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Asynchronous Online Learning Materials: Best Practices

This guide is for librarians and library staff that create asynchronous online learning materials, primarily videos tutorials.

Library Introduction Video (less than 3 minutes)

An introduction to a library can take many different forms but ultimately serves the goal of helping orient users to specific features, facilities, or services that your library offers. For specialty libraries the video could take the form of outlining what makes your library different from others and how that reflects in your services. Others might use introduction videos as a form of outreach that can highlight services that might not be as well known to the greater community. These videos are giving users a quick snapshot to help them find their way to that they need (and maybe what they didn’t know they needed) at your library.

Remember, even though there are countless things you could feature about your library, you only have three minutes to give them the information. So choose one or two things to focus on. You can always make another video or series of videos that focus on other facets of your library. The key is that each video is concise, engaging, and informative.

Here is a sample outline with questions to consider when drafting your script:

  • Introduction (max 30 seconds) 
    • Welcome viewer to your specific library. 
    • Thesis statement of what is in store for them in the video. 
  • About the Library (max 1-2 minutes) 
    • Why is your library different from all other libraries?  
    • What are things that users can find in your library or on your website that they can’t find anywhere else?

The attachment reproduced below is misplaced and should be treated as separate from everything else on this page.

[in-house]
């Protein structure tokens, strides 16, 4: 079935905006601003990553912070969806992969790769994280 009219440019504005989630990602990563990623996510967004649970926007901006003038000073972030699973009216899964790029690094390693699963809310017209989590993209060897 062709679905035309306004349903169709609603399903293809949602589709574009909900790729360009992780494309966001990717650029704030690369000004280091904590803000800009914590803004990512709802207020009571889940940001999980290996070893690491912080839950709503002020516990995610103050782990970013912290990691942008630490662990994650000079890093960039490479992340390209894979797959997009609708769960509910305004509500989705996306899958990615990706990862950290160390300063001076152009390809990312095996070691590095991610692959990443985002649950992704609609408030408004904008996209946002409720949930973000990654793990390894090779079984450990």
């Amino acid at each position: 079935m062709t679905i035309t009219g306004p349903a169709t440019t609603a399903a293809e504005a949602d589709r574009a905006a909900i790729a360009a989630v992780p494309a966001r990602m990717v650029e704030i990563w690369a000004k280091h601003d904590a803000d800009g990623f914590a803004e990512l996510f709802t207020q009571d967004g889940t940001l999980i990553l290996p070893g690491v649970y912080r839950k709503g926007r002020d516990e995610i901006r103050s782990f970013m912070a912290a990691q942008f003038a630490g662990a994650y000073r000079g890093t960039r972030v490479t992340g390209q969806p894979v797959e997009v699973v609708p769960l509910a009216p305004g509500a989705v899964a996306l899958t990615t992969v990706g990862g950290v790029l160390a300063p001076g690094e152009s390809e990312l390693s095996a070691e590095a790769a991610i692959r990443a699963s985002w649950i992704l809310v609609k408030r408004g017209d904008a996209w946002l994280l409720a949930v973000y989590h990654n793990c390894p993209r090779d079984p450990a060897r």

• What services does your library provide? 
    • What can you tell users about your staff? 
    • Who are your main constituents? 
    • Are there any restrictions about using your materials? 
    • Where is your library? 
    • What should users know about your website? 
    • Libguides? Search features? Hours and events? 
  • Contact us (max 30 seconds) 
    • Reminder of all the ways they can contact you. 
    • Library hours.  

Sample Script (run length: 2 minutes)

Welcome to Special Collections and University Archives. Special Collections and University Archives is here to preserve, store, and provide access to Vanderbilt University's impressive collection of rare books, manuscripts, photographs, memorabilia, and institutional archives.

Located on the second floor of the Jean and Alexander Heard Library, we encourage the serious researcher and curious book lover alike to come and view our unique and rare items. Our gallery regularly rotates exhibits that shine a spotlight on the fascinating materials found in our collections.

Unlike other reading rooms in the library, ours is only available for those viewing materials from our collections. We also have some extra rules in place to ensure the continued safety and security of our materials.

For more information about how to plan your visit, go to our website and be sure to check out our Library Policies to see what is and is not allowed in our reading room. Also on the website you can find tips for how to start your research, how to access our materials, and see the strengths of our collections. In addition providing access for individual visitors, Special Collections and University Archives staff are also here for teaching and learning support.

Our curators offer a wide array of instructional options, from teaching students how to use primary resources to more directed sessions about topics such as history of the book and university history. We are excited to work with interested Vanderbilt faculty and local teachers who would like to include a visit to Special Collections in their semester.

Everyone at Special Collections and University Archives is always ready to help you dive into our collections. Contact us directly or if you’re not sure who to talk to, you can always email us at specialcollections@vanderbilt.edu. We look forward to helping you explore our collections.

Sample Library Introduction Video: Special Collections and University Archives, Rachel Lavenda